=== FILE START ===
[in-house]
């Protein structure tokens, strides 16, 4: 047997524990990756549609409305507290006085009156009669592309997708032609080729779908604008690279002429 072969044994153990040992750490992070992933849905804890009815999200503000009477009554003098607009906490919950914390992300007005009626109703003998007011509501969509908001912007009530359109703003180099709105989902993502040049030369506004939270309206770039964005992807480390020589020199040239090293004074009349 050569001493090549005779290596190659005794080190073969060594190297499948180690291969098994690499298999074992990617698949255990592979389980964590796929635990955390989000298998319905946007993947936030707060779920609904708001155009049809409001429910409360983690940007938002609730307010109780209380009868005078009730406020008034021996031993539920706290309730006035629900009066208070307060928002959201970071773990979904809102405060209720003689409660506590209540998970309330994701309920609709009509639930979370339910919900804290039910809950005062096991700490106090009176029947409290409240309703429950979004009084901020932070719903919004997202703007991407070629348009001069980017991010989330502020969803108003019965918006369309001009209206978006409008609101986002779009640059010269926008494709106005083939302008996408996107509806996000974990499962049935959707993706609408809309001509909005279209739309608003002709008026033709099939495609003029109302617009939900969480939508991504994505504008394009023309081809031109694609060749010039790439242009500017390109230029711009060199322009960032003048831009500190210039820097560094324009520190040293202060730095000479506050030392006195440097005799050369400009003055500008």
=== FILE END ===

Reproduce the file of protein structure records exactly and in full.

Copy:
[in-house]
């Protein structure tokens, strides 16, 4: 047997524990990756549609409305507290006085009156009669592309997708032609080729779908604008690279002429 072969044994153990040992750490992070992933849905804890009815999200503000009477009554003098607009906490919950914390992300007005009626109703003998007011509501969509908001912007009530359109703003180099709105989902993502040049030369506004939270309206770039964005992807480390020589020199040239090293004074009349 050569001493090549005779290596190659005794080190073969060594190297499948180690291969098994690499298999074992990617698949255990592979389980964590796929635990955390989000298998319905946007993947936030707060779920609904708001155009049809409001429910409360983690940007938002609730307010109780209380009868005078009730406020008034021996031993539920706290309730006035629900009066208070307060928002959201970071773990979904809102405060209720003689409660506590209540998970309330994701309920609709009509639930979370339910919900804290039910809950005062096991700490106090009176029947409290409240309703429950979004009084901020932070719903919004997202703007991407070629348009001069980017991010989330502020969803108003019965918006369309001009209206978006409008609101986002779009640059010269926008494709106005083939302008996408996107509806996000974990499962049935959707993706609408809309001509909005279209739309608003002709008026033709099939495609003029109302617009939900969480939508991504994505504008394009023309081809031109694609060749010039790439242009500017390109230029711009060199322009960032003048831009500190210039820097560094324009520190040293202060730095000479506050030392006195440097005799050369400009003055500008």